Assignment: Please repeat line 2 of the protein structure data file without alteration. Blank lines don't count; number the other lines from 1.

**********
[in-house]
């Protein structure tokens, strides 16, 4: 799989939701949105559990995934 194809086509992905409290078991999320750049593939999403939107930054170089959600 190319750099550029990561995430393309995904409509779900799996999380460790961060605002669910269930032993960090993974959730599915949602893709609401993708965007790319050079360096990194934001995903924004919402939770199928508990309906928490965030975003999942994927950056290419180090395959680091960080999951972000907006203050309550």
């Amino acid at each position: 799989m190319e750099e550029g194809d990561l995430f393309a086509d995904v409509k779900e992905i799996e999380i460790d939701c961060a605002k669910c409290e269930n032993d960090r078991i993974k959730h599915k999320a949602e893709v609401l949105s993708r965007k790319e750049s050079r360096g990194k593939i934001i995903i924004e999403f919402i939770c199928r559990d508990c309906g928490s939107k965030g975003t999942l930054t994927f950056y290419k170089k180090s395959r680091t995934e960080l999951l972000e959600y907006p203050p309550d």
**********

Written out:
């Protein structure tokens, strides 16, 4: 799989939701949105559990995934 194809086509992905409290078991999320750049593939999403939107930054170089959600 190319750099550029990561995430393309995904409509779900799996999380460790961060605002669910269930032993960090993974959730599915949602893709609401993708965007790319050079360096990194934001995903924004919402939770199928508990309906928490965030975003999942994927950056290419180090395959680091960080999951972000907006203050309550």